The Maori Tattoo Tarot deck, created by Roxana Paul and published by the Rising Sun Publishing House has two remarkable features: its theme is about an ancient civilization with clear mythological focus, and its brilliant digital performance with the big eye illustrations and vibrant colors looks quite contemporary. There is one more important side of the deck: for the first time, I hold in my hand the whole Tarot deck where all cards’ pictures are tattoos on the human skin background. It is all colorful, saturated tattoos on the fine and smooth skin. Plus, I found a free license to use all tattoo designs of the deck for personal purposes. Yassss, I love it.
The trumps numbering is a traditional way (exactly, according to Marseille Tarot, so the Fool is 0, Justice is 8, and Strength is 11), but three cards have special names: the Empress in the Maori Tattoo Tarot deck is called Ariki-Tapairu, The Hierophant – Tohunga, and the Emperor – Ariki. To add more exotic, all court cards are renamed: Apprentice instead Page, Warrior instead Knight, Chieftainess instead Queen and Chief instead King. Suits are Swords, Wands, Discs, and Gourds instead Cups.
As a collector, buying a new deck, I keep in mind three preferences. First, I’’m looking for something special, even unique in style and design of the cards (mass-produced decks are out of my interest). As for Maori Tattoo Tarot, I can’t even. It is special indeed. Second, I’d like decks with a real historical or cultural connection. I call it ‘an inner meaning.’ I was provided with a free companion ebook to download, thinking it’s basic (as usual), but I discovered a lot of information about the deck’s esoteric background there. No doubt, it’s a historically (or better say culturally) significant deck.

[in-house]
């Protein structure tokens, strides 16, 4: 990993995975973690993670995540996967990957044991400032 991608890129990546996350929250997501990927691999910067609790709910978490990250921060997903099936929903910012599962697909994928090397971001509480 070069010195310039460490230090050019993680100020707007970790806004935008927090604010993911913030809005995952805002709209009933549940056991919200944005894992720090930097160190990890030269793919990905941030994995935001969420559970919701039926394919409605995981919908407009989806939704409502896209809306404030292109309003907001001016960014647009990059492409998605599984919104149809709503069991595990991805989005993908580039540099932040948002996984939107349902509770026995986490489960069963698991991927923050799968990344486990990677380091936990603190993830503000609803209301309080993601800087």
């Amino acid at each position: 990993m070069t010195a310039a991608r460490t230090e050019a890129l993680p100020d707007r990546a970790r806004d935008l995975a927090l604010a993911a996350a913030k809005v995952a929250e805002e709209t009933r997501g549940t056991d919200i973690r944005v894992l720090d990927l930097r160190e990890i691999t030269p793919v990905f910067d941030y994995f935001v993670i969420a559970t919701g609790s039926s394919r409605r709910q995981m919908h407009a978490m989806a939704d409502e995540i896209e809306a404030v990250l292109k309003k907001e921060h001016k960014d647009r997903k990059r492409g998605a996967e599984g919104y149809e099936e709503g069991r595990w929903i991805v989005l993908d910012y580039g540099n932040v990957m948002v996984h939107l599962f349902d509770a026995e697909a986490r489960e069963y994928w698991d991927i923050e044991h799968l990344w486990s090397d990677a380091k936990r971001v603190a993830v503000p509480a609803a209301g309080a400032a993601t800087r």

Third (according to my opinion), the art of the deck has to be not lower than a certain level. The Maori Tattoo Tarot cards are definitely above an average level of the modern Tarot art. The cards’ images are well-balanced, the faces and bodies of people and sea creatures are depicted on the cards with excellent details.
The deck was delivered in tuck boxes with 50 pages black and white LWBs inside (no point to discuss LWB, for I also received (for free) the comprehensive companion e-book with a new spread and some practical things well explained). The cards are borderless, and I prefer it this way. Due to the symmetrical backside design, the cards are able to be used reversed (I think it is an important quality for practical reading). The paper is good, so the cards are beautiful to touch and easy to shuffle. The size of cards is just so that convenient to handle them.
The price (AU$40/US$31) looks quite reasonable, and there are three freebies:
- Free worldwide delivery
- Free e-book ‘Maori Tattoo Tarot: An Illustrated Companion.’
- Free licence to use the Maori Tattoo Tarot art patterns for personal tattoos.
They said, it is a time offer, and the stock is limited. So catch your chance.